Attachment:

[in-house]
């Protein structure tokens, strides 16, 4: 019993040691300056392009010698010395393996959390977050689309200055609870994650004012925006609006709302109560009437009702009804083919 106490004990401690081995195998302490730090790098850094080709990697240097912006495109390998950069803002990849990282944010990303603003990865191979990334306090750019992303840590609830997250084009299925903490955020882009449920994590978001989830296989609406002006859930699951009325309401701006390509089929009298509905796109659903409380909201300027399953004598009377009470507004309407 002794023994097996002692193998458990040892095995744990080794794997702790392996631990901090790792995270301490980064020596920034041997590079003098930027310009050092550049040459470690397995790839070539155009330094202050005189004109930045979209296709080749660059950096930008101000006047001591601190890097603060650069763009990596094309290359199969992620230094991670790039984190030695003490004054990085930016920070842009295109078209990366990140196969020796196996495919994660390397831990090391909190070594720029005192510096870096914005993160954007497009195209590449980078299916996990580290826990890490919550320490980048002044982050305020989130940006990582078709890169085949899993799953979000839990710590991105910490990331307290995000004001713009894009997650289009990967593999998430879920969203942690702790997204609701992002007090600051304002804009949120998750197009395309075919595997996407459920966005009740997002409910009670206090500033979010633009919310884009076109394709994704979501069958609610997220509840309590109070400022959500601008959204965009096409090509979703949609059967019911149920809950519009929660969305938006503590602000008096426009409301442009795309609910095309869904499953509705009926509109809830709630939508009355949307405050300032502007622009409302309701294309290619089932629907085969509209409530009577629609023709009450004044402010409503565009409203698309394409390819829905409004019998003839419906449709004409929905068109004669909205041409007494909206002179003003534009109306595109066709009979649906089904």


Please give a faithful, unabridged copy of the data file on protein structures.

[in-house]
């Protein structure tokens, strides 16, 4: 019993040691300056392009010698010395393996959390977050689309200055609870994650004012925006609006709302109560009437009702009804083919 106490004990401690081995195998302490730090790098850094080709990697240097912006495109390998950069803002990849990282944010990303603003990865191979990334306090750019992303840590609830997250084009299925903490955020882009449920994590978001989830296989609406002006859930699951009325309401701006390509089929009298509905796109659903409380909201300027399953004598009377009470507004309407 002794023994097996002692193998458990040892095995744990080794794997702790392996631990901090790792995270301490980064020596920034041997590079003098930027310009050092550049040459470690397995790839070539155009330094202050005189004109930045979209296709080749660059950096930008101000006047001591601190890097603060650069763009990596094309290359199969992620230094991670790039984190030695003490004054990085930016920070842009295109078209990366990140196969020796196996495919994660390397831990090391909190070594720029005192510096870096914005993160954007497009195209590449980078299916996990580290826990890490919550320490980048002044982050305020989130940006990582078709890169085949899993799953979000839990710590991105910490990331307290995000004001713009894009997650289009990967593999998430879920969203942690702790997204609701992002007090600051304002804009949120998750197009395309075919595997996407459920966005009740997002409910009670206090500033979010633009919310884009076109394709994704979501069958609610997220509840309590109070400022959500601008959204965009096409090509979703949609059967019911149920809950519009929660969305938006503590602000008096426009409301442009795309609910095309869904499953509705009926509109809830709630939508009355949307405050300032502007622009409302309701294309290619089932629907085969509209409530009577629609023709009450004044402010409503565009409203698309394409390819829905409004019998003839419906449709004409929905068109004669909205041409007494909206002179003003534009109306595109066709009979649906089904």